So, what do you think Whitey Bulger said when he found out that the judge who is going to preside over his trial is a black woman?
I’m guessing it was unprintable.
Whitey’s a big reader, and he was always fond of irony. What could be more ironic than Boston’s biggest racist, misogynist gangster having to walk into the courtroom in the courthouse named after his old Southie neighbor Joe Moakley every day and see Denise Casper sitting high above on the bench.
Whitey’s penchant for the n-word is only superseded by his Jim Crow views about how the races should not mix.
Well, he doesn’t have to worry about mixing with US District Court Judge Denise Casper, because after testimony wraps up every day he can go back to his cell and the good judge can go home to her husband and two kids.
Can’t wait ‘til Josh Bond takes the stand in the trial. Bond was the property manager at the apartment complex in Santa Monica where Whitey and his moll Cathy Greig lived in a rent-controlled apartment three blocks from the Pacific Ocean for 15 years on the run. Bond grew up in Mississippi but went to school at Boston University. Bond told the FBI that Whitey used the n-word so much that it really made him uncomfortable.
Beyond the wonderful symbolism of a black woman presiding over the trial of a guy who truly believes that women and African-Americans should know their place, there’s a deeper symbolism at work.
Casper became the first black woman on the federal bench in Boston by taking the seat vacated by the death of a great black judge named Reginald Lindsay. Believe me when I tell you that Reggie Lindsay was a good judge and a better man. He grew up in the Jim Crow south and rose above segregation and violent bigotry to become a lawyer and then a federal judge.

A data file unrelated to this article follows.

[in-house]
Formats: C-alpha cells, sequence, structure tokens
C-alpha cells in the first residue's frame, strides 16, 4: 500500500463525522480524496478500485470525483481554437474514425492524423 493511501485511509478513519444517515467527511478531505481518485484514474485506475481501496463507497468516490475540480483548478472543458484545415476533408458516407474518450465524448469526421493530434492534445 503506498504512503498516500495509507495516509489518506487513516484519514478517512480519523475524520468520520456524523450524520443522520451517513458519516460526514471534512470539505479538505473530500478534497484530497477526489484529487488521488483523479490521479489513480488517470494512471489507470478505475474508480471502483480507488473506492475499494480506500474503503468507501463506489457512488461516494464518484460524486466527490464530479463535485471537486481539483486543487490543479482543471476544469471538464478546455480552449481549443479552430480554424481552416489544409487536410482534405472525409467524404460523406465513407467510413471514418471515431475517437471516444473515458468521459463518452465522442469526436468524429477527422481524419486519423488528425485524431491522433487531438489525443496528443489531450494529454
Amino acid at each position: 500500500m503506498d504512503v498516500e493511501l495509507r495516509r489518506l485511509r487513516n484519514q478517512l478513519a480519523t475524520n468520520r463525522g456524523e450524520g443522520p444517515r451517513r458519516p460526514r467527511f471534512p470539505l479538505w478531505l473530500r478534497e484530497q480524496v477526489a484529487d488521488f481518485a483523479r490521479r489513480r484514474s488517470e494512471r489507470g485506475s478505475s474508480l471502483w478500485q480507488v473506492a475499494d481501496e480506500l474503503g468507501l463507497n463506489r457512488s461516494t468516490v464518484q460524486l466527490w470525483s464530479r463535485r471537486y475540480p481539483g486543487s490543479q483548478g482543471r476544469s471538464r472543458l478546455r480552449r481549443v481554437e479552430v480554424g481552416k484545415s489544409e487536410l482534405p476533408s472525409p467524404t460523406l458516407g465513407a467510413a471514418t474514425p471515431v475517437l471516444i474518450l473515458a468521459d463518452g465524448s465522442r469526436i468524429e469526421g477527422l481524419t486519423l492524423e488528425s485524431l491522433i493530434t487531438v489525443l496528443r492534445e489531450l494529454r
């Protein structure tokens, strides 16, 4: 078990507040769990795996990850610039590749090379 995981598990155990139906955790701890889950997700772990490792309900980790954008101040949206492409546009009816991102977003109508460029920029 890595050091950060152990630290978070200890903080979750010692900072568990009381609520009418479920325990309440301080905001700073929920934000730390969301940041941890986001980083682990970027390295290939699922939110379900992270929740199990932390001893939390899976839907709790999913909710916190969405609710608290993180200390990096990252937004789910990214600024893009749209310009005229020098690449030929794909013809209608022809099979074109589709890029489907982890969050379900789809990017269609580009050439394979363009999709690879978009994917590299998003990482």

It was Reggie Lindsay who proposed a way for the FBI and the Justice Department to save some face and do the right thing by the families of the victims of Whitey Bulger, the FBI snitch who killed people with FBI assistance. Lindsay proposed a victims’ fund, modeled on the 9/11 compensation fund and the money set aside for the victims of sexually abusive priests in the Archdiocese of Boston.
But instead of taking Lindsay’s wise advice, the government dug in its heels and fought the families tooth and nail, smearing the dead, insulting the living.
Lindsay was especially decent to the family of Michael Donahue, a truck driver from Dorchester whose murder Whitey is charged with. Donahue was shot to death in 1982, just down Northern Avenue from where the courthouse is now.
Tommy Donahue, who was 8 years old when his father was murdered, was crushed when Lindsay died a few years ago.
“He was such a good guy, and a good judge,” Donahue said back then. “He died before he could finish our case.”
Now it’s up to Denise Casper to finish this case once and for all.
Jay Carney, Whitey’s lawyer, moved heaven and earth to get rid of Rick Stearns, the judge and former prosecutor who was supposed to preside over Whitey’s trial. Stearns worked as a prosecutor in the US Attorney’s Office in Boston while the FBI was helping Whitey whack people left and right. He was also good buds with FBI Director Bob Mueller. Stearns is a good guy, but the Appeals Court was right to remove him. The appearance of a conflict was pretty obvious.
But, now what’s Jay Carney to do?
This case gets curiouser and curiouser.Kevin Cullen is a Globe columnist. He can be reached at firstname.lastname@example.org. Follow him on Twitter @GlobeCullen.